The Porta Nigra (Latin for black gate) is a large Roman city gate in Trier, Germany. It is today the largest Roman city gate north of the Alps and, like the other roman monuments of the town, it has been designated a UNESCO World Heritage Site in 1986.
The name Porta Nigra originated in the Middle Ages due to the darkened color of its stone; the original Roman name has not been preserved.
The Porta Nigra was built in grey sandstone between 186 and 200 AD. The original gate consisted of two four-storied towers, projecting as near semicircles on the outer side. A narrow courtyard separated the two gate openings on either side. For unknown reasons, however, the construction of the gate remained unfinished. For example, the stones at the northern (outer) side of the gate were never abraded, and the protruding stones would have made it impossible to install movable gates. Nonetheless, the gate was used for several centuries until the end of the Roman era in Trier.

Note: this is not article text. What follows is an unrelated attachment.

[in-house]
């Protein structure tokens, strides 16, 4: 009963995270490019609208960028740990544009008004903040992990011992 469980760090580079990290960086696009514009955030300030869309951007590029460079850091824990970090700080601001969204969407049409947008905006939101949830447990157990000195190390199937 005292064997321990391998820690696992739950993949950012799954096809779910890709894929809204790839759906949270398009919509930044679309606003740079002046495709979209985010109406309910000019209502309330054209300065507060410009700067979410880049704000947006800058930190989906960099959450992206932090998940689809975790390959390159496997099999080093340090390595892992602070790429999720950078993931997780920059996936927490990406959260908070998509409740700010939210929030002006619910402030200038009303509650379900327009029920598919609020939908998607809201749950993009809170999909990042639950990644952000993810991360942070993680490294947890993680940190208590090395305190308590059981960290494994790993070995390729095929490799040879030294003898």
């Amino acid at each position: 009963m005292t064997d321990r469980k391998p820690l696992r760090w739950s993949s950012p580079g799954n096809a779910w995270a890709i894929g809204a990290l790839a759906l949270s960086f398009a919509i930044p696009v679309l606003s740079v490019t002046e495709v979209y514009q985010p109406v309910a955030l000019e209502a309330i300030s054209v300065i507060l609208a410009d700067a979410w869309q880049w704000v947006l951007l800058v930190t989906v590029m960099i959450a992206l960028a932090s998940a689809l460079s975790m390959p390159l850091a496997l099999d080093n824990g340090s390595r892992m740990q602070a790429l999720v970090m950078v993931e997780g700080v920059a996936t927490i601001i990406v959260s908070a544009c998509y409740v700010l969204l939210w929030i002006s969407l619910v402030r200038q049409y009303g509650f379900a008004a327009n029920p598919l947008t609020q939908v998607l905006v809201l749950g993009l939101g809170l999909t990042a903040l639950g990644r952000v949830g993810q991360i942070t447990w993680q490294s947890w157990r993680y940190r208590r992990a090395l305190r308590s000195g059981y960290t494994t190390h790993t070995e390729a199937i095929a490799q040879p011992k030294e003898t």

The modern appearance of the Porta Nigra goes back almost unchanged to the reconstruction ordered by Napoleon. At the south side of the Porta Nigra, remains of Roman columns line the last 100m of the street leading to the gate. Positioned where they had stood in Roman times, they give a slight impression of the aspect of the original Roman street that was lined with colonnades.
The gate is today closed for cars, but stands right next to one of the main streets of Trier. In addition to the general pollution, the exhaust fumes of the passing cars have been damaging the stones for decades. Generally, however, the Porta Nigra is still in remarkable condition.
The Porta Nigra, including the upper floors, is open to visitors. In summer, guided tours are also offered by an actor dressed up as and portraying a centurion (a Roman army officer) in full armour.